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Watching your sweet and loyal fur baby pick up frozen poop and eat it is embarrassing, frustrating, and downright gross. It can also indicate a more serious health problem that needs to be addressed. Poop-eating behavior among dogs is not tolerated by any pet owner. Feces carry deadly parasites that can have detrimental impacts on your poor dog’s immune system. The first step to stopping the behavior is understanding its root cause in the first place. Could it be a simple habit that has picked up the pace? Is your dog’s diet lacking important nutrients? Well, there several reasons why dog eat poop and we have already covered them on this post: Why Do Dogs Eat Deer Poop? Feel free to check it out.
But why winter? Why is your pup’s coprophagia behavior more pronounced when winter comes around? In this post, we will reveal some of the reasons why dogs eat poop when temperatures hit the negatives.
Let’s dive in.
Dogs are scavengers by nature. Their sense of smell is unparalleled. Poo may gross you out but your pup is absolutely in love with the smell. This can be his own poo, that of other animals or human waste. During winter, this smell is increased because snow locks in the moisture. This is why most dogs often get into the habit of eating poo during winter. The odor is just too hard to resist. They have no problem excreting and gobbling up on the poo to fulfill their scavenger traits.
Here’s a fun fact: dogs rarely put poorly formed and soft poo near their mouths. Apart from being smellier, frozen poop has a crunch to it. If you have been a dog parent for a while now, you know dogs love crunchy snacks. This is why canines are known for munching on ice whenever they come across it. It is also the reason most dog foods are dry and crunchy. Smacking on crunch seems to be a pleasurable experience for just about any dog. As they move around, dogs may view poo as part of their winter harvest (poopsicles) and will not hesitate to indulge in the treat.
3. Better Visibility
The contrast created between the color of snow and poop makes the latter easier to spot. Pet owners have in the past argued that this is also one of the contributing factors for the increased poop-eating canine behavior during winter. It makes it convenient for the pooch to find his crunchy snack.
4. Beating Grass Cravings
Since herbivores like deer and rabbits are vegetarians, they eat certain phytonutrients that dogs cannot access during the winter months. So, a dog that normally eats grass in the warmer months—but struggles to get the same nutrients during winter—is highly likely to chow down a frozen snack of horse, rabbit, or deer poop.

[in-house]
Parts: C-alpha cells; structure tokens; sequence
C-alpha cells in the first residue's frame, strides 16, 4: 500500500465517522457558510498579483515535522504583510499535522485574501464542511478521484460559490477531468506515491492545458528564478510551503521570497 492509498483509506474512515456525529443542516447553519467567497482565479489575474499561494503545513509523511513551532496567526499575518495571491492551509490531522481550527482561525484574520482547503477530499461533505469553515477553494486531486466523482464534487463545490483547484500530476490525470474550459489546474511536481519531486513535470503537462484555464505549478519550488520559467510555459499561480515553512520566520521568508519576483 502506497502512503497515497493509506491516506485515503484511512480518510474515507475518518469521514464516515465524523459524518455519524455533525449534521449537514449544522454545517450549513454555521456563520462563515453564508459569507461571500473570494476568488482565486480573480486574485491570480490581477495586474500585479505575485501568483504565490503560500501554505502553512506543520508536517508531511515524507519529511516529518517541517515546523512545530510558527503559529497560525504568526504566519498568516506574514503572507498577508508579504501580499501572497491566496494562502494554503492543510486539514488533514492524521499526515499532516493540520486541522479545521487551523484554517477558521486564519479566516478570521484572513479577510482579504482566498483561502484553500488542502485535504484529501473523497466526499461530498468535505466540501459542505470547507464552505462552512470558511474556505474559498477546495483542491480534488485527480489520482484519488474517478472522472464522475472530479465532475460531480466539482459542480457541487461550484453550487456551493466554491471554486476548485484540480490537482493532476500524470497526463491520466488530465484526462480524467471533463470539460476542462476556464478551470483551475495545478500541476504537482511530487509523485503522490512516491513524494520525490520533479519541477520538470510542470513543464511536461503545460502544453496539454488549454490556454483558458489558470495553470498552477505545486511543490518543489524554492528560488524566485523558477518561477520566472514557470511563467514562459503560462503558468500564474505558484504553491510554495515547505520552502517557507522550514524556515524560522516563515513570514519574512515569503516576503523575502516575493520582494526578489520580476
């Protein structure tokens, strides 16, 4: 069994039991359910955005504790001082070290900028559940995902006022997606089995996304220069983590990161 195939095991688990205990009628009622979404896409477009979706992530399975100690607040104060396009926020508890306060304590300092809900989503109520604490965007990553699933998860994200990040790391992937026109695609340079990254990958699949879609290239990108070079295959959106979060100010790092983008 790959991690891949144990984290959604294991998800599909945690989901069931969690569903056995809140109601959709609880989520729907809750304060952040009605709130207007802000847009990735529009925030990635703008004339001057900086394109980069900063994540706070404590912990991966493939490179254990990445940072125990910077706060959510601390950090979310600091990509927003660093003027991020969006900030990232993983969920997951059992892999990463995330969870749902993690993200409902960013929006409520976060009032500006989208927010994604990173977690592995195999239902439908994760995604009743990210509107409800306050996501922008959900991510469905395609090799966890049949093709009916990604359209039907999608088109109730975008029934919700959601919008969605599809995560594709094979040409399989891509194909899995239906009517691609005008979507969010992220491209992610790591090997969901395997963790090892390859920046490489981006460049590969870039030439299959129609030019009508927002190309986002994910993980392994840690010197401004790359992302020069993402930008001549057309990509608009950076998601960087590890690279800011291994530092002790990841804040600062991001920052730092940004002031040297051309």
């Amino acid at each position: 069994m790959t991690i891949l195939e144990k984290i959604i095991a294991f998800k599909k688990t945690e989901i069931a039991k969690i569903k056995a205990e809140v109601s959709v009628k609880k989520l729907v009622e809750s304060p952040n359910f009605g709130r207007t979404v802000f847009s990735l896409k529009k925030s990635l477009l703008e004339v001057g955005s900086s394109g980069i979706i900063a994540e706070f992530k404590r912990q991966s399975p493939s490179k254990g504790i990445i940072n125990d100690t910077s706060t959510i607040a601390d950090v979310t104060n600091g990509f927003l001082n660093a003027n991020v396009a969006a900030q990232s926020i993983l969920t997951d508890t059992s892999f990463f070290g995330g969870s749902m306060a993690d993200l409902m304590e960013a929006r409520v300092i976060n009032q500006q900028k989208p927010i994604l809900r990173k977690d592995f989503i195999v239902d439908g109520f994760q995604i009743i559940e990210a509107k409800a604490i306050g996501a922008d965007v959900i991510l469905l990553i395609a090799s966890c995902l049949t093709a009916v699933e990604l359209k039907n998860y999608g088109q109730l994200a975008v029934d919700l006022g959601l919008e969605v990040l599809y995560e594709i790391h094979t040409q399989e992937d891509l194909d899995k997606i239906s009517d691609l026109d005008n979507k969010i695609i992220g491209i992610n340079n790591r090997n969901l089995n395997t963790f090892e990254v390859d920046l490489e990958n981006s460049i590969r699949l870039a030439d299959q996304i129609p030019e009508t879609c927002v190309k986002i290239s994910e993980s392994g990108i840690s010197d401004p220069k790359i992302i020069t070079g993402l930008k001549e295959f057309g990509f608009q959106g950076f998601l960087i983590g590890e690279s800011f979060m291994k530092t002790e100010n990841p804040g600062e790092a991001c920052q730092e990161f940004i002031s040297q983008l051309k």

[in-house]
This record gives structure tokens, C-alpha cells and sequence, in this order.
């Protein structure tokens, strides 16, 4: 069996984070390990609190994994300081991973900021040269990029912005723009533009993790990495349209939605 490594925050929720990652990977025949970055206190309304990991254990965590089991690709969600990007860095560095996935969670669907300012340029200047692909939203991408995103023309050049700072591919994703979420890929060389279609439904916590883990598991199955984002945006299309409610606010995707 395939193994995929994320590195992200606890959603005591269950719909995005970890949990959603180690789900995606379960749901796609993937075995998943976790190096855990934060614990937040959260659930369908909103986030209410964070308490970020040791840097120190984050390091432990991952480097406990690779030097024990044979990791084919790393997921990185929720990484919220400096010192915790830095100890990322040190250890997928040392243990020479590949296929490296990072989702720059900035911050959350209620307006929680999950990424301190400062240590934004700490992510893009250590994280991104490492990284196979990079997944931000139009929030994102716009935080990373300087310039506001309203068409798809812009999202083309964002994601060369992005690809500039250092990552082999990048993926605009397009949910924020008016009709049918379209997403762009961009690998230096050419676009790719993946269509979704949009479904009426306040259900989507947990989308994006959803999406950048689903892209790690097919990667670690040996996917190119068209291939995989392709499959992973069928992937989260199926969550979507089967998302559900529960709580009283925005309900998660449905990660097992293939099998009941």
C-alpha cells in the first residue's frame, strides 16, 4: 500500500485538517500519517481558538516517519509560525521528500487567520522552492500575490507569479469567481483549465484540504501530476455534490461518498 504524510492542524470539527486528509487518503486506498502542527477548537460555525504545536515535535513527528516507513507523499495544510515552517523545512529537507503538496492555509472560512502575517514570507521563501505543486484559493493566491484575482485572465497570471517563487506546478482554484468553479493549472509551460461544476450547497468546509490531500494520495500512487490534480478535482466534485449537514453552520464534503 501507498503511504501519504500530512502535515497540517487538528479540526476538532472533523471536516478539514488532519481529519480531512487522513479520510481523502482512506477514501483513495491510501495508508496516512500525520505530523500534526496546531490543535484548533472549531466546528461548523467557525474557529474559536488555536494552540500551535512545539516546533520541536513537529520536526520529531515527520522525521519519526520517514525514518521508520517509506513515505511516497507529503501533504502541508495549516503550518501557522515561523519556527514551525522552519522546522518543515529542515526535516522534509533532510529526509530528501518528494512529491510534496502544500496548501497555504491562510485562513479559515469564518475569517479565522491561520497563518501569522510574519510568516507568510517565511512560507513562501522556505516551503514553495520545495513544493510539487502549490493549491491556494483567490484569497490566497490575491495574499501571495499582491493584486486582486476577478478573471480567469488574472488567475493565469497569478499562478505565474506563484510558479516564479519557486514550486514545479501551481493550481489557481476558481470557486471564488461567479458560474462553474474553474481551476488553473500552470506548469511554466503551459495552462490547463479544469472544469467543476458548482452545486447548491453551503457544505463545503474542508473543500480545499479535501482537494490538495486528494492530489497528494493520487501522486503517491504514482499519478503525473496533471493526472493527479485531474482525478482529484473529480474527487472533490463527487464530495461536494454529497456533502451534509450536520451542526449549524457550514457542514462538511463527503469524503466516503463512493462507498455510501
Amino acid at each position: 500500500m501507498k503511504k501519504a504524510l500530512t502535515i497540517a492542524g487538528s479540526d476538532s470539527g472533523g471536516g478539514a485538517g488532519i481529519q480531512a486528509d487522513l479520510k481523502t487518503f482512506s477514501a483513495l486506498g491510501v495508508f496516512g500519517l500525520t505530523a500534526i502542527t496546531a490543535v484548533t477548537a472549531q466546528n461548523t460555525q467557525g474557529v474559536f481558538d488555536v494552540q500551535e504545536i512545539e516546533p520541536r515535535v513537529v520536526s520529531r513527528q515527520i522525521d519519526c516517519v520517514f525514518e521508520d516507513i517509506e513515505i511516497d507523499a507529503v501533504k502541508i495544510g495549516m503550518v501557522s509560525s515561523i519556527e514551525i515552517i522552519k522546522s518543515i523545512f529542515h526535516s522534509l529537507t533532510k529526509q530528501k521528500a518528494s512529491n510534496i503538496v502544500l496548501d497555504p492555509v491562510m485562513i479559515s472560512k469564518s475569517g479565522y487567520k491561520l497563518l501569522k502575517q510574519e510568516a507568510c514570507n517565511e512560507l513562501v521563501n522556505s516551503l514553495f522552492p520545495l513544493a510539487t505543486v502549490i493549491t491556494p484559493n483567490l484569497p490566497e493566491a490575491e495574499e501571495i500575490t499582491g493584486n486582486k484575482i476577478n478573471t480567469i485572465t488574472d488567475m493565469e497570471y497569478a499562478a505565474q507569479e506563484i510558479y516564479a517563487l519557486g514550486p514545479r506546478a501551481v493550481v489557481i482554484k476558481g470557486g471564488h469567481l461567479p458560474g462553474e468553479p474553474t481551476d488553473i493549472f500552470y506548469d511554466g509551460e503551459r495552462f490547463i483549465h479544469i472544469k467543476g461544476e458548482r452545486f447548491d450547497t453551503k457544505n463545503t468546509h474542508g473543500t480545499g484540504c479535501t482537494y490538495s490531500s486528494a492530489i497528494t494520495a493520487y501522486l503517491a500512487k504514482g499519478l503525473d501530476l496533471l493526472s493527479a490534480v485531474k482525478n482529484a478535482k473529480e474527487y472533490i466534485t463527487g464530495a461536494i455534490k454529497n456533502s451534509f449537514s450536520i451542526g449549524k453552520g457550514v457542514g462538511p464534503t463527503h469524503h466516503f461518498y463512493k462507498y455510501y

Some dogs simply enjoy eating poop at certain times of the year. They might have picked this behavior from their parents or siblings or learned it by themselves. In addition to craving poopsicles, these canines may even be specific on the actual poop to be ingested. Some relish horse and rabbit feces. As soon as winter comes, they will be on the hunt for this special type of poo to satisfy their cravings.
The Bottom line
Most pet parents panic when they find themselves with poo eaters for canine companions. However, you don’t have to be. There are myriad things you can do to break the habit once and for all. Keep a close eye on your pup and speak to your vet to find the right strategy for doing this.
Sable McNeil is a canine chef, professional pet blogger, and proud owner of two male dogs. I have been an animal lover all my life, with dogs holding a special place in my heart. Initially, I created this blog to share recipes, tips, and any relevant information on healthy homemade dog treats. But because of my unrelenting passion to make a difference in the world of dogs, I have expanded the blog’s scope to include the best information and recommendations about everything dog lovers need to know about their canine friends’ health and wellbeing. My mission now is to find the most helpful content on anything related to dogs and share it with fellow hardworking hound lovers. While everything I share is in line with the latest evidence-based veterinarian health guidelines, nothing should be construed as veterinary advice. Please contact your vet in all matters regarding your Fido’s health.